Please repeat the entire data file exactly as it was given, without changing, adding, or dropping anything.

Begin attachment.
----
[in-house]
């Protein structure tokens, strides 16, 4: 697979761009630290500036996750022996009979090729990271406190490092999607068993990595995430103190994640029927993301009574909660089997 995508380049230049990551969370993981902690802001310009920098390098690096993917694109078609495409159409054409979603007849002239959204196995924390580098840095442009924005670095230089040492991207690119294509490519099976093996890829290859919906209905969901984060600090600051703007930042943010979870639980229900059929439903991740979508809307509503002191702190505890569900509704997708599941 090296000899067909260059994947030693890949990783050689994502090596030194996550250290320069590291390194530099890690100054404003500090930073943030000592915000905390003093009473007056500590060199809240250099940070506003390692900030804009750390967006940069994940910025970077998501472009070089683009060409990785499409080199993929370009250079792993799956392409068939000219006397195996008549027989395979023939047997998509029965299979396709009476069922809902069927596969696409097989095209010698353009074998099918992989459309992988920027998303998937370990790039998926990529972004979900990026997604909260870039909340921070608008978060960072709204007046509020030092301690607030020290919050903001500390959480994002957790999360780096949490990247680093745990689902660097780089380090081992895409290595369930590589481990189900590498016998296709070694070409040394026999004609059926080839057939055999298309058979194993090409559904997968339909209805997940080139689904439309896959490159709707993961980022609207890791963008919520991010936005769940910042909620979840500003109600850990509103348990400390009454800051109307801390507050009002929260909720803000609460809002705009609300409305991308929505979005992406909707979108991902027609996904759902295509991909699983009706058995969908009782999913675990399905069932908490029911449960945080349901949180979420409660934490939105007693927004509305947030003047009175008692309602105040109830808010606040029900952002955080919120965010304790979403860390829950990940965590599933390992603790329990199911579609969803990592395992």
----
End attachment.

[in-house]
């Protein structure tokens, strides 16, 4: 697979761009630290500036996750022996009979090729990271406190490092999607068993990595995430103190994640029927993301009574909660089997 995508380049230049990551969370993981902690802001310009920098390098690096993917694109078609495409159409054409979603007849002239959204196995924390580098840095442009924005670095230089040492991207690119294509490519099976093996890829290859919906209905969901984060600090600051703007930042943010979870639980229900059929439903991740979508809307509503002191702190505890569900509704997708599941 090296000899067909260059994947030693890949990783050689994502090596030194996550250290320069590291390194530099890690100054404003500090930073943030000592915000905390003093009473007056500590060199809240250099940070506003390692900030804009750390967006940069994940910025970077998501472009070089683009060409990785499409080199993929370009250079792993799956392409068939000219006397195996008549027989395979023939047997998509029965299979396709009476069922809902069927596969696409097989095209010698353009074998099918992989459309992988920027998303998937370990790039998926990529972004979900990026997604909260870039909340921070608008978060960072709204007046509020030092301690607030020290919050903001500390959480994002957790999360780096949490990247680093745990689902660097780089380090081992895409290595369930590589481990189900590498016998296709070694070409040394026999004609059926080839057939055999298309058979194993090409559904997968339909209805997940080139689904439309896959490159709707993961980022609207890791963008919520991010936005769940910042909620979840500003109600850990509103348990400390009454800051109307801390507050009002929260909720803000609460809002705009609300409305991308929505979005992406909707979108991902027609996904759902295509991909699983009706058995969908009782999913675990399905069932908490029911449960945080349901949180979420409660934490939105007693927004509305947030003047009175008692309602105040109830808010606040029900952002955080919120965010304790979403860390829950990940965590599933390992603790329990199911579609969803990592395992």